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In Case of Climate Emergency Break Glass

JP Morgan has poured $394.2 billion into fossil fuels since the Paris Agreement


President Joe Biden, fending off the urge to do anything drastically popular, is not declaring a national climate emergency today as rivers disappear, subways flood, and fires burn, contradicting earlier reports.

“He’s not going to just stop with the actions of tomorrow but I would not plan an announcement this week on national climate emergency,” White House press secretary Karine Jean-Pierre said yesterday afternoon.

Biden is, however, announcing some climate actions this afternoon in Somerset, Massachusetts, the site of the former coal-fired Brayton Point power plant now being converted to offshore wind manufacturing. Biden will announce “new initiatives to bolster the domestic offshore wind industry as well as efforts to help communities cope with soaring temperatures through programs administered by the Federal Emergency Management Agency and the Department of Health and Human Services,” the AP’s Seung Min Kim reports.

In a letter this morning, U.S. Senators Jeff Merkley (D-Ore.), Bernie Sanders (I-Vt.), Edward J. Markey (D-Mass.), Elizabeth Warren (D-Mass.), Cory Booker (D-N.J.), Sheldon Whitehouse (D-R.I.), Brian Schatz (D-Hawaii), Martin Heinrich (D-N.M.), and Alex Padilla (D-Calif.) pressed Biden to declare an emergency:

“Declaring the climate crisis a national emergency under the National Emergency Act would unlock powers to rebuild a better economy with significant, concrete actions. Under the NEA, you could redirect spending to build out renewable energy systems on military bases, implement large-scale clean transportation solutions and finance distributed energy projects to boost climate resiliency. All of these actions would employ Americans in new and emerging industries while securing American leadership in global markets.”

Of course, a declaration of emergency isn’t even required for a surprising amount of progress. If Biden and his team of climate advisors really wanted to, they could take aggressive action against the fossil-fuel industry today, simply by enforcing existing laws.

In Maryland’s primaries yesterday: Wes Moore is leading the returns for the governor’s race on the Democratic side and Trumpist Dan Cox comfortably got the Republican nod. Katie Curran O’Malley lost the attorney general’s race to Anthony Brown, but climate hawk Brooke Lierman won the race for comptroller.

U.S. House of Representatives: Climate hawk Heather Mizeur easily got the nomination in the 1st District to challenge Rep. Andy Harris (R-Md.), but the AIPAC-backed Glenn Ivey crushed Donna Edwards in the race for Anthony Brown’s current seat in the 4th District.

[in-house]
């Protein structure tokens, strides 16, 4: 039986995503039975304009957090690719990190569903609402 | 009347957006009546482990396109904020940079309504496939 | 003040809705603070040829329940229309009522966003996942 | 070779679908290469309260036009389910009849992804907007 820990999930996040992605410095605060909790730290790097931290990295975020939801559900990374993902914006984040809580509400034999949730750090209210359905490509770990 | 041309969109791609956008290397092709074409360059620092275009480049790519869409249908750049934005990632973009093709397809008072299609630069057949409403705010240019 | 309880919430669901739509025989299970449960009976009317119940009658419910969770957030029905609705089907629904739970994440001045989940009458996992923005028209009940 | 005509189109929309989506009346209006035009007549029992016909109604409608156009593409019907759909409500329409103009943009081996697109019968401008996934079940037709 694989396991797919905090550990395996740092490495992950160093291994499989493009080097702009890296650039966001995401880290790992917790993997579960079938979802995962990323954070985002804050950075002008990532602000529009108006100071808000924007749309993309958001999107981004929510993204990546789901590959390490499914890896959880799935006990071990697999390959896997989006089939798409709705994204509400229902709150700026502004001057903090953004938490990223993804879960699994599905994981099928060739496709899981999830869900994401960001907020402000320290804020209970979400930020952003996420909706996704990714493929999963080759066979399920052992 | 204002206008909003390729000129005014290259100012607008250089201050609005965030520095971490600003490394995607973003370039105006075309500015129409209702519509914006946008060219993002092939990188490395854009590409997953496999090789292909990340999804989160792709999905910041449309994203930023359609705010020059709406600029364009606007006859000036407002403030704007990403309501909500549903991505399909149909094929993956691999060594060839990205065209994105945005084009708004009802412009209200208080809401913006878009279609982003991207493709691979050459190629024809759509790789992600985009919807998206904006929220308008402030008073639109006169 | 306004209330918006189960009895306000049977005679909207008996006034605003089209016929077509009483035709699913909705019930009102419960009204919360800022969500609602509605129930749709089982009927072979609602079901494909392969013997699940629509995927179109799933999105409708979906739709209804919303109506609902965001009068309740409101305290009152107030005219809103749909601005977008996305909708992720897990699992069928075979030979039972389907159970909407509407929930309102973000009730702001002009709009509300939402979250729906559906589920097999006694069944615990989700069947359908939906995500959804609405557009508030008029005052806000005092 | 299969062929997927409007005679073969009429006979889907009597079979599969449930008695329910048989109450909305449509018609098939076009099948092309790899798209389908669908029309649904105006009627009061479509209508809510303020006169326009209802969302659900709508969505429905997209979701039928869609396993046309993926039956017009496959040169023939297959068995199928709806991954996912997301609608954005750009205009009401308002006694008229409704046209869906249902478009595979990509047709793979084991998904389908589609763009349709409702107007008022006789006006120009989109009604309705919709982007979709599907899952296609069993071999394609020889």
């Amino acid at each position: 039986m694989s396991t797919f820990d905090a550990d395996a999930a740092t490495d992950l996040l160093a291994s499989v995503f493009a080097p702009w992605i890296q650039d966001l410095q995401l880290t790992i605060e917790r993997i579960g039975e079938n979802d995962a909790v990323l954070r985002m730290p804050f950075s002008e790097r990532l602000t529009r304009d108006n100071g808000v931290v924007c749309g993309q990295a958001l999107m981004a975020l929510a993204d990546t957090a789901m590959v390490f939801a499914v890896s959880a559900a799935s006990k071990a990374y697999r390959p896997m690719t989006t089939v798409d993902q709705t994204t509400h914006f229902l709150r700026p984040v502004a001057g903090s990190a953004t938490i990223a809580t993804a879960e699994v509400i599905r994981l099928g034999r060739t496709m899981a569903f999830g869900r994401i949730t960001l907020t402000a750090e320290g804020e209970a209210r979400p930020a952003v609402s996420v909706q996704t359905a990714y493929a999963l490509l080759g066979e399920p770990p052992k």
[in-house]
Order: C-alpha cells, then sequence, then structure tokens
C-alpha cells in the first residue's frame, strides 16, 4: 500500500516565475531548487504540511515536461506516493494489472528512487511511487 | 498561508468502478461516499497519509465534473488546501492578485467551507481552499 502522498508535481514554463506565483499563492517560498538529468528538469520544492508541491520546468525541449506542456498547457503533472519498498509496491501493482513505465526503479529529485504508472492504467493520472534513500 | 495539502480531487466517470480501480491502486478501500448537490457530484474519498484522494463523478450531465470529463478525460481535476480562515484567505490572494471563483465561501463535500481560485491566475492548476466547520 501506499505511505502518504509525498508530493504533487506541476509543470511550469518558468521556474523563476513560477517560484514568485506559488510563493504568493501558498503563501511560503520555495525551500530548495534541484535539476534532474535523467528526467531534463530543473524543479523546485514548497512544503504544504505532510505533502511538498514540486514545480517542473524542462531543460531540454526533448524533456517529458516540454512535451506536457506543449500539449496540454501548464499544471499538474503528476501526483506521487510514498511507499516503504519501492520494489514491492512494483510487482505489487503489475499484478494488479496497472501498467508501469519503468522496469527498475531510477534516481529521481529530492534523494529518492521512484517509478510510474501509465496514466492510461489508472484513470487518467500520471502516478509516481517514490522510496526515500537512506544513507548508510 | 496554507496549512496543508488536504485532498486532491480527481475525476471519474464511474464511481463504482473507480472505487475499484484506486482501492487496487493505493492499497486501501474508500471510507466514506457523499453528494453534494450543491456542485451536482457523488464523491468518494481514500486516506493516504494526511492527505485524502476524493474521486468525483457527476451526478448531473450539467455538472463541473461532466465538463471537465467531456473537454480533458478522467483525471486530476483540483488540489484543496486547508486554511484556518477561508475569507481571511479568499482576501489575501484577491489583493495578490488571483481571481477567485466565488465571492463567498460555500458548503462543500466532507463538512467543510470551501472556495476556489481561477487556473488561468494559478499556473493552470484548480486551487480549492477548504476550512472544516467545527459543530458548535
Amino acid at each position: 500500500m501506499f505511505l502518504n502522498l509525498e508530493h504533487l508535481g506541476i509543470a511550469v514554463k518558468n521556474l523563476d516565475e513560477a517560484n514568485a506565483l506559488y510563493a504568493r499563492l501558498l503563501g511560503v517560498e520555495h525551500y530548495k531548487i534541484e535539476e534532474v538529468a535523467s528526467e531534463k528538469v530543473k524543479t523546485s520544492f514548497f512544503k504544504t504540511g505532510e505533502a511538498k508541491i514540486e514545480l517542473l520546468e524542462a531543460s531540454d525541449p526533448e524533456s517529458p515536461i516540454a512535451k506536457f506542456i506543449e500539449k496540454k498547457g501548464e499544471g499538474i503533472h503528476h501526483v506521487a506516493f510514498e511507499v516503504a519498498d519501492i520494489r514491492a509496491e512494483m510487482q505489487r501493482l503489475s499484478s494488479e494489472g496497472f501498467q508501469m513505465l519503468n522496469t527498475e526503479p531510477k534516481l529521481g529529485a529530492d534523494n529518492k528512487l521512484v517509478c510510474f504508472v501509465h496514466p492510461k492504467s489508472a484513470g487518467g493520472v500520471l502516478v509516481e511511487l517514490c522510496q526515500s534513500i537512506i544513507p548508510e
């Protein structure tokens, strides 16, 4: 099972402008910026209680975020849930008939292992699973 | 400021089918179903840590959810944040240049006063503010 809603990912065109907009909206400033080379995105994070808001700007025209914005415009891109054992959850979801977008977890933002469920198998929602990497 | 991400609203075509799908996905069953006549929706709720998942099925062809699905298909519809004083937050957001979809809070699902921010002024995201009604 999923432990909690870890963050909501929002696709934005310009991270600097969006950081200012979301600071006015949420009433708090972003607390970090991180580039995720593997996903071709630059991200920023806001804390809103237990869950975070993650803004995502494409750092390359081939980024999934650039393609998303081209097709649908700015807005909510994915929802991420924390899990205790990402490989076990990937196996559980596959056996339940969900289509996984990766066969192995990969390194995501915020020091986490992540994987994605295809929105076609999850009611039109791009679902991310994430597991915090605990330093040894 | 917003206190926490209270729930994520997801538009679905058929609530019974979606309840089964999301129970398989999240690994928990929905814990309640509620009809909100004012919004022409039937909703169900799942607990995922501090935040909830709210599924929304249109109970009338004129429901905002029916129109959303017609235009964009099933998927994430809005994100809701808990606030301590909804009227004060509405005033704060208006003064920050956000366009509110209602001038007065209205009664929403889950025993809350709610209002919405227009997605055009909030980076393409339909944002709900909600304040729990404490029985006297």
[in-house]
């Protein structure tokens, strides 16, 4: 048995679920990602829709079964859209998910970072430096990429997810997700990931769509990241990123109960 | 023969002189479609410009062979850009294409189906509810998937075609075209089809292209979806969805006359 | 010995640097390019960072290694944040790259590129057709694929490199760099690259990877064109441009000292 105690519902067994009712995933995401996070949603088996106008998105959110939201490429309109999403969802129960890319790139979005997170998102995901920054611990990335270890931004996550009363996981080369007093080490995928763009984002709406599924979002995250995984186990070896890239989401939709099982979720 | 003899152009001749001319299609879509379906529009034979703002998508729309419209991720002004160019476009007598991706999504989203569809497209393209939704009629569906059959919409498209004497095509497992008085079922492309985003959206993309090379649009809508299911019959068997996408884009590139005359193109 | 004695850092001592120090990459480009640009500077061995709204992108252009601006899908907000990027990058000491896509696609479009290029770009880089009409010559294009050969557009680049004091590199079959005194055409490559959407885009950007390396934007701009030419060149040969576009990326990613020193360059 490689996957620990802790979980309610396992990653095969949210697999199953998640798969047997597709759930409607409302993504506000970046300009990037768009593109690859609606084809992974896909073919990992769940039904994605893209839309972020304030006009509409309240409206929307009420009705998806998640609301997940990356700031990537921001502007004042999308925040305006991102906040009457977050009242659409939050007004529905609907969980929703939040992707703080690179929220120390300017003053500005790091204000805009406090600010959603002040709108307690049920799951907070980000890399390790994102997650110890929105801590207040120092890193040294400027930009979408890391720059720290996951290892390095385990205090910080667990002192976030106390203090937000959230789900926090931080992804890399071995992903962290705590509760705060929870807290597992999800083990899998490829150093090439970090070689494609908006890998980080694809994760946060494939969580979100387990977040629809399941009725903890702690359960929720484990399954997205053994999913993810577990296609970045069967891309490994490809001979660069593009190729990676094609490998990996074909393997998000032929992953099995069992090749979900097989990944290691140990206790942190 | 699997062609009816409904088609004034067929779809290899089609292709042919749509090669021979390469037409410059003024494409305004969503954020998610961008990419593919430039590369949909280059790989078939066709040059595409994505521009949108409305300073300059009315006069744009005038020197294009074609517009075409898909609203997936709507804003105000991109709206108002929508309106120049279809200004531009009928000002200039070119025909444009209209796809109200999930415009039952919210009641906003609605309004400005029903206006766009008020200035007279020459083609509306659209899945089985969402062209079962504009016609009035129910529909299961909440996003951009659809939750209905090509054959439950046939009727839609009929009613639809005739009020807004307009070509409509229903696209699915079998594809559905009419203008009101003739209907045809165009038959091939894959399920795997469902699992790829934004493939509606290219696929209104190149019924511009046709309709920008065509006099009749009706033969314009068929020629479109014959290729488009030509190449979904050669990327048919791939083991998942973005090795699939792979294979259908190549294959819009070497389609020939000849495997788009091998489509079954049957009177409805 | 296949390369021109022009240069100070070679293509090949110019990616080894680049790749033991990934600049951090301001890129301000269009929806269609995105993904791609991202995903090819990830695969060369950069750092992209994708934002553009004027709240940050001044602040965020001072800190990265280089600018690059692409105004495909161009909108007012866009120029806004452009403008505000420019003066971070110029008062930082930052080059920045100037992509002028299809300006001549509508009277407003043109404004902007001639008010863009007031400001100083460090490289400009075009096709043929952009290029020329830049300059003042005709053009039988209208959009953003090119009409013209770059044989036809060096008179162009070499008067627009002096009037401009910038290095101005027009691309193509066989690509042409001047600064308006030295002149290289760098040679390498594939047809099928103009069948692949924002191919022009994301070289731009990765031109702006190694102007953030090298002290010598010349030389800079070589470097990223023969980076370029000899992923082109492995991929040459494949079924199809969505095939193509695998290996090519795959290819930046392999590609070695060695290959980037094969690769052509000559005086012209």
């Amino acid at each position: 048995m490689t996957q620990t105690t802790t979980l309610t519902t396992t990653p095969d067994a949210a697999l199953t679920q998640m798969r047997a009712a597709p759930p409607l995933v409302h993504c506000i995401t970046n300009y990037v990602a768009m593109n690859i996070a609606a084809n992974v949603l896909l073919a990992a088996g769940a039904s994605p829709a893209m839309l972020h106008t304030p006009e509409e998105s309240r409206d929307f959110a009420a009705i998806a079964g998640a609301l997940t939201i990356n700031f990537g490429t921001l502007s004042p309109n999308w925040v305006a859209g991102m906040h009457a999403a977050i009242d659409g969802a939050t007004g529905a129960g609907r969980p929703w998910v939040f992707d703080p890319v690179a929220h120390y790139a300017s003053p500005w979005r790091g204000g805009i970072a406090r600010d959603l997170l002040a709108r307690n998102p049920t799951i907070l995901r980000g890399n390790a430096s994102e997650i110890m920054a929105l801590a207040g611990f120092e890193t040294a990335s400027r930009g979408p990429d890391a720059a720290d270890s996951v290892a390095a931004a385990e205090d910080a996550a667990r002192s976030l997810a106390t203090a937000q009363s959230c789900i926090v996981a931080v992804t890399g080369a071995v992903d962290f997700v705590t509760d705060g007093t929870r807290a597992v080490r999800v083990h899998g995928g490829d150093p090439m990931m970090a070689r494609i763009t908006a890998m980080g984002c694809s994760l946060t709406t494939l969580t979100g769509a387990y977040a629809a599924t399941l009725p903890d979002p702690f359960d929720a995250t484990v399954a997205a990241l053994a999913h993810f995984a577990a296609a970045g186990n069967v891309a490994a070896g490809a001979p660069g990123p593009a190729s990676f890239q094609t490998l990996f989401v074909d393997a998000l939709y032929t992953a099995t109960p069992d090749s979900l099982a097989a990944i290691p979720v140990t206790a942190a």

Criminals In Glass Houses

As the United Kingdom burns in record-shattering, air-clogging, runway-melting heat, climate activists there aren’t waiting for their government to declare a national emergency.

Extinction Rebellion protesters shattered windows at the London headquarters of Rupert Murdoch’s media empire:

Activists targeted the News UK building next to London Bridge station early on Tuesday morning, destroying glass panels and putting up posters reading “tell the truth” and “40 degrees = death” next to the entrance used by journalists at the Sun and the Times.

Doctors for Extinction Rebellion similarly targeted the offices of carbon-financing giant JP Morgan, which has poured $394.2 billion into fossil fuels since 2016:

The medics placed stickers on the windows reading “IN CASE OF MEDICAL CLIMATE EMERGENCY BREAK GLASS” before carefully cracking the panes of glass near the entrance to the building.

JPMorgan Chase’s second-quarter earnings were a “disappointing” $8.65 billion on managed revenue of $31.63 billion, the company’s $34.5-million-dollar CEO and chairman Jamie Dimon announced last week.

Portugal has reported more than 1,000 deaths so far due to the current heat wave. Seventy percent of the crop is gone in Italy’s Po River delta, CNN’s Ben Wedeman reports. “Climate change here isn’t a myth, it’s a reality.”

Rep. Raúl Grijalva (D-Ariz.) chairs the markup of the Puerto Rico Status Act, and the Senate Indian Affairs Committee receives testimony on legislation giving Indian tribes more authority over water rights in Arizona and California.

Sen. Maria Cantwell (D-Wash.)’s committee will grill Dr. Arati Prabhakar, nominee to be Director of the White House Office of Science and Technology Policy after Biden’s first pick, Eric Lander, resigned in disgrace. Dr. Prabhakar has been the director of both the Defense Advanced Research Projects Agency and the National Institute of Standards and Technology, and is a long-time venture capitalist.

Ostensibly because Ukraine First Lady Olena Zelenska is delivering remarks to Congress today, Sen. Tom Carper (D-Del.)’s committee has postponed today’s planned meeting to confirm Joseph Goffman to be EPA Assistant Administrator of the Office of Air and Radiation. Goffman is the acting head of this key office, which issues air pollution regulations. The nominations of Republican Annie Caputo, a former advisor to climate denier John Barrasso (R-N.D.) and Democrat Bradley Crowell, a former advisor to climate hawk Sen. Sheldon Whitehouse (D-R.I.) to join the Nuclear Regulatory Commission were also up for a vote.

Hearings on the Hill:

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